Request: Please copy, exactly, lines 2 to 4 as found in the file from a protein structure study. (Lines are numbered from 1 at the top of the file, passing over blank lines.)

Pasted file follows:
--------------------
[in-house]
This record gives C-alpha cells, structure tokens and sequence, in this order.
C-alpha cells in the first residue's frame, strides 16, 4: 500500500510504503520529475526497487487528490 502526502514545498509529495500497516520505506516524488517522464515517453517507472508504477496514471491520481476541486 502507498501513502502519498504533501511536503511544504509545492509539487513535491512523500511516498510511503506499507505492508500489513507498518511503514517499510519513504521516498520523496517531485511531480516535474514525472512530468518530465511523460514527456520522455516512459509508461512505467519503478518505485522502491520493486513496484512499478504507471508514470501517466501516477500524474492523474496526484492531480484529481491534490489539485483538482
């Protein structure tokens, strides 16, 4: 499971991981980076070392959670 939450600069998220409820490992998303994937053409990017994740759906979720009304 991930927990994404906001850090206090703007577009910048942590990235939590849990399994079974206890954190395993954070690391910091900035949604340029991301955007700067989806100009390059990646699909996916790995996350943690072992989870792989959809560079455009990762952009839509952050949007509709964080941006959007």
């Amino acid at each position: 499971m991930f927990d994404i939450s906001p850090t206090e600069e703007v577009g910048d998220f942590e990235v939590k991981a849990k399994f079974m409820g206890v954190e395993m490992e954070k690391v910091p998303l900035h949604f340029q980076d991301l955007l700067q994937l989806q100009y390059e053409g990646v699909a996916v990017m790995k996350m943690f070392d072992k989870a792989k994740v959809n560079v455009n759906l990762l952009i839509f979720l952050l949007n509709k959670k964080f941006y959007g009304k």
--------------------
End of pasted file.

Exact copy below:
This record gives C-alpha cells, structure tokens and sequence, in this order.
C-alpha cells in the first residue's frame, strides 16, 4: 500500500510504503520529475526497487487528490 502526502514545498509529495500497516520505506516524488517522464515517453517507472508504477496514471491520481476541486 502507498501513502502519498504533501511536503511544504509545492509539487513535491512523500511516498510511503506499507505492508500489513507498518511503514517499510519513504521516498520523496517531485511531480516535474514525472512530468518530465511523460514527456520522455516512459509508461512505467519503478518505485522502491520493486513496484512499478504507471508514470501517466501516477500524474492523474496526484492531480484529481491534490489539485483538482
């Protein structure tokens, strides 16, 4: 499971991981980076070392959670 939450600069998220409820490992998303994937053409990017994740759906979720009304 991930927990994404906001850090206090703007577009910048942590990235939590849990399994079974206890954190395993954070690391910091900035949604340029991301955007700067989806100009390059990646699909996916790995996350943690072992989870792989959809560079455009990762952009839509952050949007509709964080941006959007």